Pakistan | Events | WHO and the National Institute of Health organize walk to raise awareness on the proper and responsible use of antibiotics

WHO and the National Institute of Health organize walk to raise awareness on the proper and responsible use of antibiotics

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16 November 2017 – The Ministry of National Health Services Regulations and Coordination, the National Institute of Health and the World Health Organization (WHO) jointly organized a walk on 16 November 2017 as part of awareness-raising activities held during World Antibiotic Awareness Week, which runs from 13 to 19 November 2017. The walk was one of the several activities planned in Pakistan to create a better understanding of the issues surrounding antimicrobial resistance. The walk began at the gates of the National Institute of Health, and ended at the entrance gate leading towards Park Road, Islamabad.

Every year in November, World Antibiotic Awareness Week presents an opportunity to educate the public, health professionals, and policymakers on the dangers of antimicrobial resistance and ways to combat it at local, national and global levels. World Antibiotic Awareness Week is an opportunity to advocate for the proper use of antibiotics and raise awareness of antibiotics as a precious resource that must only be taken with a doctor’s prescription. The aim is to help reduce the improper consumption of antibiotics, and keep antibiotics effective as long as possible so that those in need can get the best possible treatment, while reducing the threat of antimicrobial resistance.

 The main message of World Antibiotic Awareness Week this year is “Always seek the advice of a health care professional before taking antibiotics,” which will be publicized with infographics including “Misusing and overusing antibiotics puts us all at risk,” “Everyone has a role to play,” and “Think twice: seek advice.”

Antimicrobial resistance is an issue that not only affects the health sector but also impacts veterinary science, agriculture and the environment. Among those who participated in the walk were National Institute of Health staff, College of Medical Technology students, and staff from the WHO Country Office, the National Veterinary Laboratory, the Pakistan Agricultural Research Organization, the National Agricultural Research Organization, and Shifa Hospital Islamabad.  The participants carried banners, placards, brochures and posters displaying information and awareness-raising messages, with slogans in both Urdu and English highlighting the various themes of World Antibiotic Awareness Week. At the end of the walk, speakers from both the health and veterinary science sectors addressed the gathering, highlighting the importance of the responsible use of antibiotics and advocating for an end to self-medication.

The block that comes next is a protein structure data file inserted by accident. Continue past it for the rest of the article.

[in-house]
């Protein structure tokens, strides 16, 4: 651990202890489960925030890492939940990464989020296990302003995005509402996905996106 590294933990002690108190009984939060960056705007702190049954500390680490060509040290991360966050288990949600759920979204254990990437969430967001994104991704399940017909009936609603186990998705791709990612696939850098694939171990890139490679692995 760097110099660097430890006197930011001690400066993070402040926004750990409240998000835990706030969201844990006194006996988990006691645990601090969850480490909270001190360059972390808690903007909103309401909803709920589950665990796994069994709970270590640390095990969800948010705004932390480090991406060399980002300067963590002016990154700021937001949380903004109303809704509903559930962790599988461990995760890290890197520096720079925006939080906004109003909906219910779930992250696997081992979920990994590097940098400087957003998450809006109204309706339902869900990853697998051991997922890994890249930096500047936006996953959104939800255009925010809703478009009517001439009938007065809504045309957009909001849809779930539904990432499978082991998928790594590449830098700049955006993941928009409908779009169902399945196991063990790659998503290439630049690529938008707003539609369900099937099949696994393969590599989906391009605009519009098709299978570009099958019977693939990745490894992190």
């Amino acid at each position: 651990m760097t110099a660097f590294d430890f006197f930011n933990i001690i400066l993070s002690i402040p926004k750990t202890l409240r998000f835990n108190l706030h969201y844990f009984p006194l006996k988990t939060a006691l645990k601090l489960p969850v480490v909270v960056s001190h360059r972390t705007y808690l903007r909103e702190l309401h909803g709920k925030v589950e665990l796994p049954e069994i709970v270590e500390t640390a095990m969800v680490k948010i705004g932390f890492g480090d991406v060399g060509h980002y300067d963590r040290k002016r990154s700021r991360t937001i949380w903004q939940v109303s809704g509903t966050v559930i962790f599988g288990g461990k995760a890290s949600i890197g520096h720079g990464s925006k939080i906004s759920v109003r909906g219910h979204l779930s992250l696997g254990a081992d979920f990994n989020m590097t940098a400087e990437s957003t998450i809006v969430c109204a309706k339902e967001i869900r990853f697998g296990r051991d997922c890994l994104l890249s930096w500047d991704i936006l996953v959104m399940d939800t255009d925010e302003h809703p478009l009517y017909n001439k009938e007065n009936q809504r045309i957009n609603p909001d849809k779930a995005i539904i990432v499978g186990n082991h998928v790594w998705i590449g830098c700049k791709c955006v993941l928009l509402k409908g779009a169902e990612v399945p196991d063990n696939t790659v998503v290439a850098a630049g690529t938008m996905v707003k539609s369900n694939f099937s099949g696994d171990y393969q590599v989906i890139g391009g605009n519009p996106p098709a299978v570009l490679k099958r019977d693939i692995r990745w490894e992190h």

The aim of the walk was to raise awareness of the adverse effects of the misuse and overuse of antibiotics on both humans and animals. Global misuse has increased greatly, resulting in a growing public health crisis of antimicrobial resistance which is responsible for increased morbidity due to resistant infections and an associated increase in mortality rates worldwide.

In collaboration with the World Organisation for Animal Health and the Food and Agriculture Organization of the United Nations, WHO has developed a global action plan on antimicrobial resistance to support the development, control, distribution and appropriate use of antimicrobial medicines, diagnostic tools, vaccines and other interventions, while promoting affordable access to existing and new antimicrobials, and advocacy and antimicrobial resistance awareness-raising initiatives. As part of its global commitment to reducing antimicrobial resistance, Pakistan has also developed its own national action plan on antimicrobial resistance through a comprehensive consultative process involving a number of sectors including those of health, veterinary science, agriculture, and climate change, in addition to the Drug Regulatory Authority of Pakistan.

 

Key health-related statistics

Total population (000s) 213 707
Total health expenditure (% of general government expenditure) 9.7
Maternal mortality ratio (per 100 000 live births) 178
Primary health care centres and units (per 10 000 population) 0.5
Total life expectancy at birth (years) 66.5

Source: Framework for health information systems and core indicators for monitoring health situation and health system performance, 2018

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